Hellraiser is one of Peter Duffie's more known tricks and this one is intended to be used as a lead in to it. 2 Jacks transpose with 3 cards. One phase, direct method, no extra cards and the deck never in sight. Its a bit discrepant though I believe it'll fly. I use a Marlo version of the Glide and its perfect for this.
Hell Raiser 1-2-3:
The original Hellraiser is one of the most direct Elevator routines and this update has made it even more direct. Accurate ad description. No extra cards and no deck is needed. If you enjoy the Elevator plot you'll be hard-pressed to find a more direct method. While I'm not sure I'll use a transposition ( the previous effect ) to lead to an Elevator, that is my personal choice however I would've preferred to read how Mr.Duffie segues to it.
The ad copy is accurate however since its lacking I'll provide some needed background. In the original Alex Elmsley's Diamond Cut Diamond, you openly remove the Ace thru 10 of diamonds and later change any one of them to the selection. It gave the spectator a tremendous amount of freedom rarely captured in other versions but there was a price: It heavily depended on false deals. Alot of variations attempted to address this including many by Peter Duffie himself. Here, the crux of Duffie's idea is allowing the spectator to deal and change the card herself. Its a straightforward method and I believe its a genuine improvement on the original. In my personal view, if the selection is modified somehow as a thought of card, it would provide an extremely eerie feeling to the spectator. Can be done from a shuffled deck. On a side note, as openly arranging the diamond cards is a big dead-time in performance I would produce them magically at the outset. A Dani DaOrtiz effect is great for this though its name escapes me.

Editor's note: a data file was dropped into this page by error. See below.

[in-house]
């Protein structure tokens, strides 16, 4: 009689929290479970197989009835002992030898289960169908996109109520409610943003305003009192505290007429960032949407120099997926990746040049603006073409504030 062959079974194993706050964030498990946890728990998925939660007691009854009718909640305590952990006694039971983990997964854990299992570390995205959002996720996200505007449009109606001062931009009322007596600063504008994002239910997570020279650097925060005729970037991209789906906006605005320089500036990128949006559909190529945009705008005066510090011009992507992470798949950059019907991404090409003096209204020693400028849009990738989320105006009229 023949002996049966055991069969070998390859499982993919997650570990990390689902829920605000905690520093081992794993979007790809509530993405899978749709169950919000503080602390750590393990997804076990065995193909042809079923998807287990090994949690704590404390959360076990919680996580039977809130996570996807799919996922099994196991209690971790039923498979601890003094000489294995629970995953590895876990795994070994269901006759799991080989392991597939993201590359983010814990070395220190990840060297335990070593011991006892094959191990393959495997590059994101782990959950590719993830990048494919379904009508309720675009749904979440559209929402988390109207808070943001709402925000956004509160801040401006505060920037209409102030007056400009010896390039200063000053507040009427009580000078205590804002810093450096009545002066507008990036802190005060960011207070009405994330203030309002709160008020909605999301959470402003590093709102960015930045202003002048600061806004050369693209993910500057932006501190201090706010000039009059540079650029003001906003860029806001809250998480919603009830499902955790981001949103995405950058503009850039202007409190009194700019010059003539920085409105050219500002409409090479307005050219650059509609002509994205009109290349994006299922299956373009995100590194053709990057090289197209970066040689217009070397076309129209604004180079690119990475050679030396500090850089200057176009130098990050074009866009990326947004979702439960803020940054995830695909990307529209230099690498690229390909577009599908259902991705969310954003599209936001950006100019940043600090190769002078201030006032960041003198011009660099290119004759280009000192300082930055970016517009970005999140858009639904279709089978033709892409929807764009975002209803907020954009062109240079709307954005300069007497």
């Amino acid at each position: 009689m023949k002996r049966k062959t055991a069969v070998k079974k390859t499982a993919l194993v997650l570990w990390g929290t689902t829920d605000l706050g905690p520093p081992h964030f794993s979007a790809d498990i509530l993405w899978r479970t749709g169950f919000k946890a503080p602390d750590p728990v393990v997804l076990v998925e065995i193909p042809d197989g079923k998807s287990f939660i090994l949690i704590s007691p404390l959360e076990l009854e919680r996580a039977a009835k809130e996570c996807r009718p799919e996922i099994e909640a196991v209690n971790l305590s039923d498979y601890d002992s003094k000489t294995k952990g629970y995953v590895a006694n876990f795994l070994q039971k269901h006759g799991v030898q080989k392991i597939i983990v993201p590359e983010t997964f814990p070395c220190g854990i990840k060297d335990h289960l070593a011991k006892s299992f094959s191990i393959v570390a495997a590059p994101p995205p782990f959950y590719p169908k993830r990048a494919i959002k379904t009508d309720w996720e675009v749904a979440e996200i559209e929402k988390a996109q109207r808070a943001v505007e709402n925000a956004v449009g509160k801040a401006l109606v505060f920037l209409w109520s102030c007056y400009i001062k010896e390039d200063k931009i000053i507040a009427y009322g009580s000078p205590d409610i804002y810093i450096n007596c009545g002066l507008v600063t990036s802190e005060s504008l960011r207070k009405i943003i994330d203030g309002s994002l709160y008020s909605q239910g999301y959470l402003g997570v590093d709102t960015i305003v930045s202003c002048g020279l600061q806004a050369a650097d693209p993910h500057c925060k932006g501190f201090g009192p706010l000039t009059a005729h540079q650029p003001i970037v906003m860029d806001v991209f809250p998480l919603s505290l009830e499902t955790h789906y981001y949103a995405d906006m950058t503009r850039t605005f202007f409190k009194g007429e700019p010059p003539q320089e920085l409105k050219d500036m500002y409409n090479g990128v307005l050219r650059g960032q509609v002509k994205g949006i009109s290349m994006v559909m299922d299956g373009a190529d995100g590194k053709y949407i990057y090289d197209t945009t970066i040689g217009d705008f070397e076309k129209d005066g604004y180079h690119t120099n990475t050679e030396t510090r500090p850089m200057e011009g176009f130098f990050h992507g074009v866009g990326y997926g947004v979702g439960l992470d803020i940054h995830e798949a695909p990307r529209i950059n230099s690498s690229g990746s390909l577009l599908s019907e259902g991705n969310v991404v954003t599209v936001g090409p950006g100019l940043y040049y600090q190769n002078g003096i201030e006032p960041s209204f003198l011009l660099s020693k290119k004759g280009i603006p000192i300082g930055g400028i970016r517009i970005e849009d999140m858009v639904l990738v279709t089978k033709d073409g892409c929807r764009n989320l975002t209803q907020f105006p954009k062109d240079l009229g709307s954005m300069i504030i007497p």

Triple Stop by Gene Maze: